Anti-discrimination - QCAT Queensland Civil and Administrative Tribunal

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Anti-discrimination matters
A person may be discriminated against based upon a range of personal, physical, racial, religious, political or sexual attributes.

QCAT hears complaints of alleged unlawful discrimination, sexual harassment, vilification and victimisation after they have been investigated and referred to QCAT by the Anti-Discrimination Commission Queensland (the Commission). The referral report contains the documents provided by the parties in the original complaint and any additional notes made by the Commission.

After reviewing the complaint QCAT may decide and order that a person, group of people or business who the complaint was made against must:

  • stop doing the action that caused the complaint
  • pay compensation
  • pay interest on compensation
  • do specific things to redress the loss or damage suffered
  • make a public or private apology or retraction
  • implement programs to eliminate unlawful discrimination
  • pay the other party’s costs, or
  • declare an agreement is not legally binding.

QCAT is also responsible for:

  • granting an exemption to allow a person or business to do something that is otherwise unlawful under the Anti-Discrimination Act 1991, for example advertising for female employees only, and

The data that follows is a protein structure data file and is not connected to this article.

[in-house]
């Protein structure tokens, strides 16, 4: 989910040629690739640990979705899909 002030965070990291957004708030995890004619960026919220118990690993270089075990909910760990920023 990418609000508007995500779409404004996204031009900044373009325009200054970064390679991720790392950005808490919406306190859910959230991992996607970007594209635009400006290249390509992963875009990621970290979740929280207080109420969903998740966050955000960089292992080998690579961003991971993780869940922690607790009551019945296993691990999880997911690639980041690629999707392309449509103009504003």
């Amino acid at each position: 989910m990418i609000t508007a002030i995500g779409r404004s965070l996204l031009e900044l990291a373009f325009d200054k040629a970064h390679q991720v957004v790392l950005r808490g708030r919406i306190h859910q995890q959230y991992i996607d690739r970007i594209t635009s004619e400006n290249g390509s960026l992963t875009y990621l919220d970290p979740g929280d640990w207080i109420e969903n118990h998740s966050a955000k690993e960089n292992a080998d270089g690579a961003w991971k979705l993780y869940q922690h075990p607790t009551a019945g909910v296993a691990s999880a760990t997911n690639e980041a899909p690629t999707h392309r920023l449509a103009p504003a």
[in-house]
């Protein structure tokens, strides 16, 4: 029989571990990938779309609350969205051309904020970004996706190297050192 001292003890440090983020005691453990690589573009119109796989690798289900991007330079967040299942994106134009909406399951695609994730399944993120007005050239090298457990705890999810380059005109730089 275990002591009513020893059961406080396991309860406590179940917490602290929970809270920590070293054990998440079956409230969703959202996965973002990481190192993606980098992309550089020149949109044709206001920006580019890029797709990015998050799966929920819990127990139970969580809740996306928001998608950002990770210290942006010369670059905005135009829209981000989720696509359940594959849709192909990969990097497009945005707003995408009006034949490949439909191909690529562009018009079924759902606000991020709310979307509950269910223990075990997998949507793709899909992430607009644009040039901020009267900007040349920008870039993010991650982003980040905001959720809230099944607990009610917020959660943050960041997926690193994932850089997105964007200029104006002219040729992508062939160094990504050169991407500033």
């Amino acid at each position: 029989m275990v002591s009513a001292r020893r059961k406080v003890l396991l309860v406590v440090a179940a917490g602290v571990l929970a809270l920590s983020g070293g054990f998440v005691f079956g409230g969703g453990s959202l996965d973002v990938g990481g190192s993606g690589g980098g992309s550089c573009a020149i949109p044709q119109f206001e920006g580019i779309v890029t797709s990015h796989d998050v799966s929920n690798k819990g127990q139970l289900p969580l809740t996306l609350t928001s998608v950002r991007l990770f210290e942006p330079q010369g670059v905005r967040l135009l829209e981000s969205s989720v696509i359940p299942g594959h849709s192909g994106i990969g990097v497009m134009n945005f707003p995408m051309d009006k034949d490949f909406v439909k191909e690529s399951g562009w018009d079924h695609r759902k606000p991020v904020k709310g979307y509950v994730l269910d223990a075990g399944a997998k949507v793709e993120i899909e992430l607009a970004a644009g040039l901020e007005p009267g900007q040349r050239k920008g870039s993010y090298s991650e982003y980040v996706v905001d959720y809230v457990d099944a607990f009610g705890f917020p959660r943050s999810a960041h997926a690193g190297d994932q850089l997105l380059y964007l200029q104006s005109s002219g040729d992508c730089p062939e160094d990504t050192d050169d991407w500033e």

• providing opinions on anti-discrimination matters to the Commissioner.

Getting a fair go in the Tribunal:  information video

Getting a fair go in the Tribunal is a information video to help those involved in discrimination matters - whether as an applicant, respondent or advocate - understand how complaints are managed if they are referred to the Tribunal for a hearing and decision.

It provides useful information so those coming to QCAT can feel more relaxed and confident about their experience.

The video is a joint production of the Commission and Tribunal.

Descriptions of QCAT's jurisdiction on this website are general information only. They do not definitively describe the types of applications on which QCAT can make decisions. The relevant legislation determines QCAT's jurisdiction. If you are unsure about your legal rights, you should seek legal advice. Your individual circumstances should guide any actions taken to resolve your dispute.

The Anti-Discrimination Commission Queensland is responsible for dealing with complaints of discrimination.

We cannot provide legal advice

As part of an independent tribunal, QCAT registry staff cannot provide legal advice.

Registry staff can explain and answer questions about how QCAT works and its processes.

Registry staff cannot help with:

* whether or not you should submit an application
* whether your application is under the correct jurisdiction
* if you should lodge an appeal or a counter-application
* recommending a specific lawyer to assist you
* how to word your application, supporting documents or what to say at a proceeding
* contacting a QCAT member or adjudicator directly
* predicting likely outcomes of a case or appeal
* helping you to prepare your case
* advising what orders/decisions you should seek
* explaining what you should do to follow QCAT directions
* enforcing an order or decision of the tribunal
* advising exact timeframes for resolution of a matter – this depends on your individual matter.

Last reviewed
25 October 2018
Last updated
25 October 2018

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